Express Desire

Unless you are a blue chip athlete whom every college coach wants, you will need a recruiting plan that helps you rise above your competition. Various character components can assist you, but one that stands out above the rest is desire.

When it comes to the recruiting process, most college coaches make comprehensive assessments. Coaches always look beyond athletic and academic achievements at intangible factors that define a great recruit. The successful college recruiter looks for self-aware, independent prospects who bring strong character to the table.

At this point, you have your college recruiting vehicle put together and are ready to take it out for a spin. Desire is the fuel that moves the vehicle forward.

In the final analysis, recruiting success depends on a number of factors, but having a dream, defining your goals, forming a team, establishing timelines and showing your deep desire to play your sport will push you to the top.


Tom Kovic

Victory Collegiate Consulting




College Lacrosse Recruiting: “Organizing With Confidence For College Athletics Recruiting” By Tom Kovic Of Victory Collegiate Consulting

“Organizing with Confidence for College Athletics Recruiting”


 By Tom Kovic

 Creating a user friendly organizing system for the college recruiting process will serve as a helpful tool, especially when information begins to pile in from different college coaches. Not only will this system assist you in keeping track of the steady stream of paper and e-traffic, it will act as a great resource for future contacts and important coach-prospect communications. Trust me, coaches will be requesting information (transcripts, high school profile, standardize test results, tax information for financial pre-reads etc.) at about the same time, and the family who develops an efficient access system to this information will navigate the process successfully and with great confidence.

Below are some organizing points that I think will be very helpful:

1.   Maintain individual college program folders that will include: general college materials (brochures etc.), coach contact information, correspondence notes, a list of questions for the coaches, your checklist of time-lines and targets for both admissions and recruiting.

2.  Keep extra copies of your resume, video, transcripts and test scores ready in case a coach misplaces this information.

3.  Just as you organize your paper files, your e-files on your computer should be saved in a way that will allow you to easily refer back to all the documents. Most likely you will want folders for each college so that you can readily access the files for any letters, essays or resumes you have sent out.

4.  You will likely be corresponding regularly with coaches via e-mail, and saving all the important e-mails that you receive and keep electronic copies of the important e-mails you send out will assist you greatly. Again it may be helpful to create folders in your e-mail account for each college, where you can file correspondences that you may need to reference at a later time.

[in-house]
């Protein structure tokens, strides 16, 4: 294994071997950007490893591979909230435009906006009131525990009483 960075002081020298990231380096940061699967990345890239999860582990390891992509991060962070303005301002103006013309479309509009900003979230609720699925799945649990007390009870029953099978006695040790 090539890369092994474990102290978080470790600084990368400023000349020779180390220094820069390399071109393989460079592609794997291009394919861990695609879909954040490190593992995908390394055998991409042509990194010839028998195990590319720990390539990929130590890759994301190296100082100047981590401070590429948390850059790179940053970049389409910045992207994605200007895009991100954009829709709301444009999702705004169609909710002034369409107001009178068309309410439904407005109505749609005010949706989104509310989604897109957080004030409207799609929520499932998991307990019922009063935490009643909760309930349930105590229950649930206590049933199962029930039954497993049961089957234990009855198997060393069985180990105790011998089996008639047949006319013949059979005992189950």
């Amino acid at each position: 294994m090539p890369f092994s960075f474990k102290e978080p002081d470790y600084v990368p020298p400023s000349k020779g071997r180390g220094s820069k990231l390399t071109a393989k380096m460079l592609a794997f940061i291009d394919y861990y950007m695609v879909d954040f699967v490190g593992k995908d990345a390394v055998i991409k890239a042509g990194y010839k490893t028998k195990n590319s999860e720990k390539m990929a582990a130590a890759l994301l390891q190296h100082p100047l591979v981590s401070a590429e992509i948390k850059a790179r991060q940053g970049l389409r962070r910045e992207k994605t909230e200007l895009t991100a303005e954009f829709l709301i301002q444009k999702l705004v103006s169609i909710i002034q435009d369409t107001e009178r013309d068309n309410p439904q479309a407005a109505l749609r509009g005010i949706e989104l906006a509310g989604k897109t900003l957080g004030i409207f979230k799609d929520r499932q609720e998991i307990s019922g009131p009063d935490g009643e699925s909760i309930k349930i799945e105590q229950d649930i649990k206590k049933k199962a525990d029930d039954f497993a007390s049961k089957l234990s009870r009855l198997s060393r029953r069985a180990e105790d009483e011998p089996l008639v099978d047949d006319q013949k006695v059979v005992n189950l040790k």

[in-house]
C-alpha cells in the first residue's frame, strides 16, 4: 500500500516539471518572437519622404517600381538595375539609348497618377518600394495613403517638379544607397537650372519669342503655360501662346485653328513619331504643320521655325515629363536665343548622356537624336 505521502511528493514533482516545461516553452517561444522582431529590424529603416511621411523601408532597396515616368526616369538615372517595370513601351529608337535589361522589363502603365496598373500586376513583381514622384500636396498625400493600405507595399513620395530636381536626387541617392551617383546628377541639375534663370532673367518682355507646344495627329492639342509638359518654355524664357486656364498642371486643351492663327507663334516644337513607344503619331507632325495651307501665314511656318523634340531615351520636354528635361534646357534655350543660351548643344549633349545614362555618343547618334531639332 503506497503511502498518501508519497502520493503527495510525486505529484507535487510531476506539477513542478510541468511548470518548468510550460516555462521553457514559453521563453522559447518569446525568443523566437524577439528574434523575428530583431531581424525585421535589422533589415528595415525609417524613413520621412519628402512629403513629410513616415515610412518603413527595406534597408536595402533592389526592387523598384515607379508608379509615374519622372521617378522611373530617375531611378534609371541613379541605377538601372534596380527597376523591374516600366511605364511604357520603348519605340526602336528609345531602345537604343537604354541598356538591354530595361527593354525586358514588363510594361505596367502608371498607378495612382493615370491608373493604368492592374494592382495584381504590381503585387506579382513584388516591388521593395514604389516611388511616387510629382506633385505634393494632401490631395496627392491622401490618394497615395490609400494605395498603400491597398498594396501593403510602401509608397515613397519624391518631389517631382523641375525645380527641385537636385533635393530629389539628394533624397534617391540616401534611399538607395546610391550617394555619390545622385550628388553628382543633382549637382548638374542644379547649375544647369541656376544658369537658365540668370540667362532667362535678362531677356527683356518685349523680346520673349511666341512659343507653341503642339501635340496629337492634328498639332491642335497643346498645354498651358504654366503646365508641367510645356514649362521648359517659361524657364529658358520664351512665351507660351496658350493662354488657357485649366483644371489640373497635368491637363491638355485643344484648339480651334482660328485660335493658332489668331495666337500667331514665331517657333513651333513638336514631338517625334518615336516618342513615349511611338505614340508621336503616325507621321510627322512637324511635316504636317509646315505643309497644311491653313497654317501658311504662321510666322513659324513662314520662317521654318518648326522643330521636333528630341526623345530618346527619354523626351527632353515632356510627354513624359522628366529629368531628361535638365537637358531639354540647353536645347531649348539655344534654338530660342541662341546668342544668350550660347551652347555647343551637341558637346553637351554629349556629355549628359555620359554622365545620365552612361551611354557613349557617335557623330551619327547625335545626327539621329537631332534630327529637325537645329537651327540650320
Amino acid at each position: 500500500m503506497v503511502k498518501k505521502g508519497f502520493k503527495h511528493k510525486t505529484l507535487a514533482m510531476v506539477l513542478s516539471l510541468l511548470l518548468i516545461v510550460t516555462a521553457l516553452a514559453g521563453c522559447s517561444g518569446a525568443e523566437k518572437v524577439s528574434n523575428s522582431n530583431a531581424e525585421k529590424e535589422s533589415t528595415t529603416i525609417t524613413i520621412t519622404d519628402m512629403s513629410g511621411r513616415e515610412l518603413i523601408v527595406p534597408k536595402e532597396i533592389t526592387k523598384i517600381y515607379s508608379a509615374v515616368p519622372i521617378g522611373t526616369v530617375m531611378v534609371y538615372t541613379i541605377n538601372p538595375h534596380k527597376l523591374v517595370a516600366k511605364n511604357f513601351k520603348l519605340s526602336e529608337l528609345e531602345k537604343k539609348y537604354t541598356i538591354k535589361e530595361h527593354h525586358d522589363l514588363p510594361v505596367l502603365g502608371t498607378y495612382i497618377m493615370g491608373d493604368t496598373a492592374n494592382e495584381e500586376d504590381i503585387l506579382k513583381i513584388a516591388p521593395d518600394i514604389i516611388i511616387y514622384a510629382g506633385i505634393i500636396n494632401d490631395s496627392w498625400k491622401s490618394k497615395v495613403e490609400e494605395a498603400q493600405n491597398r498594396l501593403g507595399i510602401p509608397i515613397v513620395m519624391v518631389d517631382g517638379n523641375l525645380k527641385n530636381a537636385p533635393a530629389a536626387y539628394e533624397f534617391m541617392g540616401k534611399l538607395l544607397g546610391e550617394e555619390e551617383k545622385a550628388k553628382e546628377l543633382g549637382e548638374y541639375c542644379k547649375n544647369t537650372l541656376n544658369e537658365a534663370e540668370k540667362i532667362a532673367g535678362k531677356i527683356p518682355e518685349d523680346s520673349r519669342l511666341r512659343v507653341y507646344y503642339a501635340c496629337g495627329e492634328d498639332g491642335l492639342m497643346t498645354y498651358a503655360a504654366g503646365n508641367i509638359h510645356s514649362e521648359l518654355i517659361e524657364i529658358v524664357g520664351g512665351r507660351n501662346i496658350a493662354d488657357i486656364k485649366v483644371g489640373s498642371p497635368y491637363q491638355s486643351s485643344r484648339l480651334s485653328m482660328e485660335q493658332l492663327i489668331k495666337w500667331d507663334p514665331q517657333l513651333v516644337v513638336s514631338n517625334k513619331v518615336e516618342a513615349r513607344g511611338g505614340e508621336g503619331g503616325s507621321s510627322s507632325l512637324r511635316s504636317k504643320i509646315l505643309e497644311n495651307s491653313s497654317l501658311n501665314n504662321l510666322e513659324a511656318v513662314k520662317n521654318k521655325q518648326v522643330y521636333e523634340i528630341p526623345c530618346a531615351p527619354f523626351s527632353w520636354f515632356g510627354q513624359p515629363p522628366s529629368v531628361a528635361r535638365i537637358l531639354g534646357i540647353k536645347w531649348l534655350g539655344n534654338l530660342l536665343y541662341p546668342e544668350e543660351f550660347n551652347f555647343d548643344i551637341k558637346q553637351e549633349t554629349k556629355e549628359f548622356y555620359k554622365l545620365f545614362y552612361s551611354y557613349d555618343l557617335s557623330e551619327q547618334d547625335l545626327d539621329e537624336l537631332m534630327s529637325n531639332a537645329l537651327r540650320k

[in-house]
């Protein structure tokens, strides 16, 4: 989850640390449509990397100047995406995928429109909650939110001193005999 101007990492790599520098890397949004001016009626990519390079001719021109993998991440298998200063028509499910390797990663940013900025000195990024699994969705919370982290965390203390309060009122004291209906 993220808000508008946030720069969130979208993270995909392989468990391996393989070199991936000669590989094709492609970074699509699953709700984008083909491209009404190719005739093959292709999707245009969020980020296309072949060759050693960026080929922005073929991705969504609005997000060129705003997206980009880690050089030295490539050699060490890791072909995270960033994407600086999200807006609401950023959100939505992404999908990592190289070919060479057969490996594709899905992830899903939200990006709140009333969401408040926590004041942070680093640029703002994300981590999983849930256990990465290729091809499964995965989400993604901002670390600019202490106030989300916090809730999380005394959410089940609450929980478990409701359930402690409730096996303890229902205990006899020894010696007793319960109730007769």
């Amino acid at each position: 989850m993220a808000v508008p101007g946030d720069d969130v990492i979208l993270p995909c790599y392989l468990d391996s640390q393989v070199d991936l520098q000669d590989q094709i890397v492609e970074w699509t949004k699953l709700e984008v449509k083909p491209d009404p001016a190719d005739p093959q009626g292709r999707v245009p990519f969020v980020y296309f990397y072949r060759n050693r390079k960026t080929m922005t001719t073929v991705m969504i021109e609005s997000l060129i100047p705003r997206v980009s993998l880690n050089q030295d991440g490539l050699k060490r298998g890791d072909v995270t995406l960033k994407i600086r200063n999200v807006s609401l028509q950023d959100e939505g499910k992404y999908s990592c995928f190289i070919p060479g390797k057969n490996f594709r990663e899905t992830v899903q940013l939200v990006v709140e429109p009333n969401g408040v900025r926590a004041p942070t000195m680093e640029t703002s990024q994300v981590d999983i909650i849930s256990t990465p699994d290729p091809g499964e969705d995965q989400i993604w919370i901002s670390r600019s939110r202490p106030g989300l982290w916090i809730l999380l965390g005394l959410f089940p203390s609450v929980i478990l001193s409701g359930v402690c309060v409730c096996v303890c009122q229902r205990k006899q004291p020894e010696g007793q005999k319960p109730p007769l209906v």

5.  Maintain your personal calendar to be sure that you have added new events and that you are aware of upcoming deadlines. Also have your calendar in front of you when you are speaking with a coach on the phone or when you are in a meeting. This will help you to answer questions about your availability for campus visits and evaluations.

It is essential that you respond to correspondence in a timely manner. You should set regular times where you reply to e-mails, phone calls and/or mail. If for some reason you anticipate a delay in your response, you should notify the coaches by e-mail to let them know that you are working on the response, and provide a time when they can expect to hear from you. You want to show coaches you are organized and responsible about deadlines and that you respect their time. College coaches remember the “little things.”

Maintaining an organized approach can become very time-consuming and frustrating, especially in the beginning phases of recruiting. Once the system is in place and the process is understood and practiced to perfection, it becomes a tremendous tool for the prospect and the family to use in accurate planning, while increasing the chances of strong success in the college quest.

College Lacrosse Recruiting: “Communication with College Coaches: The Introduction” By Tom Kovic Of Victory Collegiate Consulting

If there is one area of the college recruiting process that stands above the rest, I believe it is the way prospects effectively communicate with college coaches. Let’s face it, the majority of boy’s and girls in any given active recruiting pool will not be blue chip prospects and a reluctance to proactively communicate with college coaches will oftentimes result in an undertow that will likely drag a prospect and family backward in the college search. Below are simple tips to consider when making an introductory contact with college coaches.

Define Yourself

Before you take the plunge and either pickup the phone or e-mail college coaches I strongly suggest you take the time to define who you are. This may appear on the outside as a daunting task, but once you wrap your arms around it and understand the importance of self awareness in college recruiting the easier it gets…And it’s fun!